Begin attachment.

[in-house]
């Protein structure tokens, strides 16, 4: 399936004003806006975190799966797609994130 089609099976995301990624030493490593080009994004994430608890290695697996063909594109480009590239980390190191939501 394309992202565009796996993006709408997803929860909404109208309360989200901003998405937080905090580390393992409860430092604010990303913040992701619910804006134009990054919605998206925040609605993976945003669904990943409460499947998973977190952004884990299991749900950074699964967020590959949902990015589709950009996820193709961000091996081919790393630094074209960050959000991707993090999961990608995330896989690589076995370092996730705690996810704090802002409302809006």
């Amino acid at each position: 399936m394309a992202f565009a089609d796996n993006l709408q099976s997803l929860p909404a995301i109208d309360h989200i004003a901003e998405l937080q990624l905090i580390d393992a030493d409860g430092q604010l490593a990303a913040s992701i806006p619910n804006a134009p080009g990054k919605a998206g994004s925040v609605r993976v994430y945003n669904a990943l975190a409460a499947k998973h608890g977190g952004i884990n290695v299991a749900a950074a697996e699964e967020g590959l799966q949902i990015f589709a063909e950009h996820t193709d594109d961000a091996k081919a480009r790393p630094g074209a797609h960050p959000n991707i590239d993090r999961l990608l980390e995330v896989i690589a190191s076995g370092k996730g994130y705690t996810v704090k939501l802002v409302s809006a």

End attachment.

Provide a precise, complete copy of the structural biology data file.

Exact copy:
[in-house]
């Protein structure tokens, strides 16, 4: 399936004003806006975190799966797609994130 089609099976995301990624030493490593080009994004994430608890290695697996063909594109480009590239980390190191939501 394309992202565009796996993006709408997803929860909404109208309360989200901003998405937080905090580390393992409860430092604010990303913040992701619910804006134009990054919605998206925040609605993976945003669904990943409460499947998973977190952004884990299991749900950074699964967020590959949902990015589709950009996820193709961000091996081919790393630094074209960050959000991707993090999961990608995330896989690589076995370092996730705690996810704090802002409302809006």
């Amino acid at each position: 399936m394309a992202f565009a089609d796996n993006l709408q099976s997803l929860p909404a995301i109208d309360h989200i004003a901003e998405l937080q990624l905090i580390d393992a030493d409860g430092q604010l490593a990303a913040s992701i806006p619910n804006a134009p080009g990054k919605a998206g994004s925040v609605r993976v994430y945003n669904a990943l975190a409460a499947k998973h608890g977190g952004i884990n290695v299991a749900a950074a697996e699964e967020g590959l799966q949902i990015f589709a063909e950009h996820t193709d594109d961000a091996k081919a480009r790393p630094g074209a797609h960050p959000n991707i590239d993090r999961l990608l980390e995330v896989i690589a190191s076995g370092k996730g994130y705690t996810v704090k939501l802002v409302s809006a």